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Chlamydia trachomatis variant not detected by plasmid-based nucleic acid amplification tests: Molecular characterisation and failure of single dose azithromycin
  1. Jose Paolo V Magbanua (jpvm2{at}cam.ac.uk)
  1. Department of Haematology, University of Cambridge, United Kingdom
    1. Beng Tin Goh (beng.goh{at}bartsandthelondon.nhs.uk)
    1. Ambrose King Centre, Royal London Hospital, United Kingdom
      1. Claude-Edouard Michel (cm262{at}cam.ac.uk)
      1. Department of Haematology, University of Cambridge, United Kingdom
        1. Aura Aguirre-Andreasen (aura.beltran{at}lshtm.ac.uk)
        1. Department of Infectious and Tropical Diseases, London School of Hygiene and Tropical Medicine, United Kingdom
          1. Sarah Alexander (sarah.alexander{at}hpa.org.uk)
          1. Sexually Transmitted Bacterial Reference Laboratory, Health Protection Agency, United Kingdom
            1. Ines Ushiro-Lumb (ines.ushiro-lumb{at}bartsandthelondon.nhs.uk)
            1. Virology Department, Royal London Hospital, United Kingdom
              1. Catherine Ison (catherine.ison{at}hpa.org.uk)
              1. Sexually Transmitted Bacterial Reference Laboratory, Health Protection Agency, United Kingdom
                1. Helen Lee (hl207{at}cam.ac.uk)
                1. Department of Haematology, University of Cambridge, United Kingdom

                  Abstract

                  Objective: To characterise a Chlamydia trachomatis (CT) variant strain from a patient with nongonococcal urethritis (NGU) whose first-void urine (FVU) displayed discrepant CT test results and describe the clinical response to treatment.

                  Methods: The FVU specimen was assayed with an immune-based Chlamydia Rapid Test (CRT) and various nucleic acid amplification tests (NAATs) to establish CT infection. Sequencing of the major outer membrane protein gene (omp1 also known as ompA) was undertaken to identify the serovar of the variant strain. Polymerase chain reaction (PCR) analysis was also conducted to determine whether the strain harboured deletions in the cryptic plasmid or was plasmid-free.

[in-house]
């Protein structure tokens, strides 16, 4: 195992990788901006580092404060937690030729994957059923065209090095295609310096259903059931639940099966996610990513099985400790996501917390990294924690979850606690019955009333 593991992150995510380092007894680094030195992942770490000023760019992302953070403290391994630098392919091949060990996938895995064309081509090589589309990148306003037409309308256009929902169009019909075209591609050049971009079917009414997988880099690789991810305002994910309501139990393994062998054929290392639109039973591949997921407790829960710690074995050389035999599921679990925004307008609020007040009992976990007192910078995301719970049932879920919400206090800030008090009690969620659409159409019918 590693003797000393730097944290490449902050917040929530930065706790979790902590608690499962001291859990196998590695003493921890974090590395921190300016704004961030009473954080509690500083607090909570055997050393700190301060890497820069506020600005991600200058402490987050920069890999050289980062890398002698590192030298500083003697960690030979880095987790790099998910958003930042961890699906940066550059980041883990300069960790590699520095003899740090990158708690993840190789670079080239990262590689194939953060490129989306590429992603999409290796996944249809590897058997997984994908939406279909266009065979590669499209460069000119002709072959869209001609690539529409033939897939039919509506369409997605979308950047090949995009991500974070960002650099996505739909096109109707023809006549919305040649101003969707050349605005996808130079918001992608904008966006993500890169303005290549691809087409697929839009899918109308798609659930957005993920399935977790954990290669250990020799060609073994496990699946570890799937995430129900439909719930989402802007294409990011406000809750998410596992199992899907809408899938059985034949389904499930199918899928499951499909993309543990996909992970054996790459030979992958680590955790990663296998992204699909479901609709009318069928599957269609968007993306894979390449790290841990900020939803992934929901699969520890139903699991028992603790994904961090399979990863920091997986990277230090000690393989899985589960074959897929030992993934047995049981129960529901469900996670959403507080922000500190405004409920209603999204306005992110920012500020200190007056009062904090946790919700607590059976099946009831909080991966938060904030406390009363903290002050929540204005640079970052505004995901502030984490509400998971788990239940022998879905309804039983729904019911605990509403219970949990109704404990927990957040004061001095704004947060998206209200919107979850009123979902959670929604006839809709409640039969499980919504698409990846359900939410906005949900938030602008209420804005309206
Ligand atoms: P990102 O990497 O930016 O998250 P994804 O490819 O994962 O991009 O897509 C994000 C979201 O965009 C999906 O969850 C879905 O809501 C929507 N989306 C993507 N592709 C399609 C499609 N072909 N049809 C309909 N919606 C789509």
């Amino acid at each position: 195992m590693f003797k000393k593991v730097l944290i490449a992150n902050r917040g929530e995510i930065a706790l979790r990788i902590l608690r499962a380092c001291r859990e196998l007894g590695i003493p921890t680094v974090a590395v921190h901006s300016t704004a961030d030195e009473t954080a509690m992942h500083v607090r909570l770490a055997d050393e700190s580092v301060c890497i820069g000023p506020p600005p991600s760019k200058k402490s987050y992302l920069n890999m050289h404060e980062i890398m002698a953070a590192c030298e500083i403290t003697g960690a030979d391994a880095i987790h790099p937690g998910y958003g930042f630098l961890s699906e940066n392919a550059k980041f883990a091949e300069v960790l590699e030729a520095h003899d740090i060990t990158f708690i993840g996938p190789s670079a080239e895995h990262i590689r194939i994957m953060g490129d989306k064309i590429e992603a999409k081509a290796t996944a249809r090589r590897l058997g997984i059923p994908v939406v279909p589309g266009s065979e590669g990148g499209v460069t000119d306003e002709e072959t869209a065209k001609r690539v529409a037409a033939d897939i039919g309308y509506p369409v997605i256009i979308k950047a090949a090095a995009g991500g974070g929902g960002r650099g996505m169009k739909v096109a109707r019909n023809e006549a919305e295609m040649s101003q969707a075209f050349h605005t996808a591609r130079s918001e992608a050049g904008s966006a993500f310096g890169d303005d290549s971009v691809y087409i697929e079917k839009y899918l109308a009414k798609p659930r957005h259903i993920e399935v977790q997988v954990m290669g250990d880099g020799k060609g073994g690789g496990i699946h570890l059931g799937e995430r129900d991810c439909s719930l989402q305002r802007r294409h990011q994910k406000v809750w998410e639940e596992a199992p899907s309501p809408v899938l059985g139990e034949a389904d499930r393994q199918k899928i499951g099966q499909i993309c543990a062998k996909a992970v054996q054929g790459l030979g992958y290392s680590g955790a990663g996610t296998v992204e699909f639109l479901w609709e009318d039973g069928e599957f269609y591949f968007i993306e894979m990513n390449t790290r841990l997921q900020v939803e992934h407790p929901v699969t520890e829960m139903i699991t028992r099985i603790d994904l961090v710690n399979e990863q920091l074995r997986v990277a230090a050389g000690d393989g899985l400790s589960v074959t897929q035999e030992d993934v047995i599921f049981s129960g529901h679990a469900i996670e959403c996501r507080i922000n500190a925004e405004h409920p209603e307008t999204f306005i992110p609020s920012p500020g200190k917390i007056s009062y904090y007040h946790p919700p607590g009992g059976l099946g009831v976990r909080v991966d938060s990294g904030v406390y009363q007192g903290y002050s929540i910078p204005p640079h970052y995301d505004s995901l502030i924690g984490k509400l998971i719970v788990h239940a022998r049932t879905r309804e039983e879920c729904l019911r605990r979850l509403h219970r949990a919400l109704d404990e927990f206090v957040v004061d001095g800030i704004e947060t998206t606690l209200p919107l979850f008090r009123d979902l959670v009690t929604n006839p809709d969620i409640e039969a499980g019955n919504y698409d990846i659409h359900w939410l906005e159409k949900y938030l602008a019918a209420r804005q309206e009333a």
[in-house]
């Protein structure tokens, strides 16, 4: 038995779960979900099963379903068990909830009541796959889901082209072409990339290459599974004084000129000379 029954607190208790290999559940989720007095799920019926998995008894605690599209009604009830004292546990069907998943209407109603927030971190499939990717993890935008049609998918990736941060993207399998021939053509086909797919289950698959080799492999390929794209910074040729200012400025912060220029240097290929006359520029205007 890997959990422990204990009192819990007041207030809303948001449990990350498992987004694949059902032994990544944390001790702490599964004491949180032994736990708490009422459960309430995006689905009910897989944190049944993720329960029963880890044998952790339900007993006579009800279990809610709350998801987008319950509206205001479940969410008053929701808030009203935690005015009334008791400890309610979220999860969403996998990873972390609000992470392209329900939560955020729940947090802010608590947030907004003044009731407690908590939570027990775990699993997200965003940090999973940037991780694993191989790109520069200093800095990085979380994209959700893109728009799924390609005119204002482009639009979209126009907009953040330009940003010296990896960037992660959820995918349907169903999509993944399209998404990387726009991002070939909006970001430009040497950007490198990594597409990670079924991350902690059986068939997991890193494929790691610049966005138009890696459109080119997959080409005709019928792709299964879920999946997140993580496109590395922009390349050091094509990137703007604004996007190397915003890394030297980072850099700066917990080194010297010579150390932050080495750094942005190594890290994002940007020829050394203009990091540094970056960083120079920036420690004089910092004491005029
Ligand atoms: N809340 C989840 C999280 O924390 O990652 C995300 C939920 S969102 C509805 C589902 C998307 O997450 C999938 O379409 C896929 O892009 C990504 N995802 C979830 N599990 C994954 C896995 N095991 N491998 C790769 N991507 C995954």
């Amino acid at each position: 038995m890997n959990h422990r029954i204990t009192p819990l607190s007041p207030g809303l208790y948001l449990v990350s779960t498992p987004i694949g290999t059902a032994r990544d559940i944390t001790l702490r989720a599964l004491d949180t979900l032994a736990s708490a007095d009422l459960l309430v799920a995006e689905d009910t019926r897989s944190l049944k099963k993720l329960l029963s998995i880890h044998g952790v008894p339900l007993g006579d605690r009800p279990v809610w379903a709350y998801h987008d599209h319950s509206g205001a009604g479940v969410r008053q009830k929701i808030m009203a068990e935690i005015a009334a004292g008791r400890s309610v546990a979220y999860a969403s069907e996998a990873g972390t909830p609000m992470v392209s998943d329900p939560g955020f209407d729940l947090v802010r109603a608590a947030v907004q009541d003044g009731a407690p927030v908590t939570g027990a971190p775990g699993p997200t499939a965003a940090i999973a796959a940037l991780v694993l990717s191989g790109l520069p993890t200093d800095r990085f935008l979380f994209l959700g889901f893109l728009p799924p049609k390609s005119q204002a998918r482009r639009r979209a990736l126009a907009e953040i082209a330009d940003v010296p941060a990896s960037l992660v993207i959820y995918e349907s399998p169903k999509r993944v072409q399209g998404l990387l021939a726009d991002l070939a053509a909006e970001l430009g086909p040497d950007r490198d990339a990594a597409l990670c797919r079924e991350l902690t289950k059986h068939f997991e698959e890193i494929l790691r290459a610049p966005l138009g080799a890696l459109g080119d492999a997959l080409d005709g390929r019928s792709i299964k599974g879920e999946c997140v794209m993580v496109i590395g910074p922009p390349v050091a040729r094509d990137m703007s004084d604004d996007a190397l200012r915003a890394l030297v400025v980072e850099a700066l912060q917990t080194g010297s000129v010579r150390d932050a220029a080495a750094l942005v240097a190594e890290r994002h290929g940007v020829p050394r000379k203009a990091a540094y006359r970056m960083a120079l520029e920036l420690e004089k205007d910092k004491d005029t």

Results: The FVU specimen was strongly reactive in CRT but negative with the plasmid-based Amplicor PCR (Roche) and ProbeTec ET (Becton-Dickinson) assays. However, NAATs for 16S RNA (Aptima Combo 2, GenProbe), omp1 (RealArt CT PCR, Artus and in-house NAATs) or the outer membrane complex B protein gene (omcB) established CT infection. Sequencing of omp1 showed that the variant belonged to serovar I. PCR analysis indicated that the variant was plasmid free. The patient did not respond to single dose azithromycin treatment but subsequently responded to a course of doxycycline.

                  Conclusions: A pathogenic plasmid-free CT variant was identified. Clinicians should be alerted to the possibility of undetected CT infection caused by such variants and the potential of azithromycin failure in patients with recurrent chlamydial NGU. The occurrence of this variant is rare and should not form the basis for judgment of the performance or usefulness of plasmid-based NAATs for CT detection.

                  • C trachomatis
                  • nucleic acid amplification test
                  • treatment failure
                  • variant

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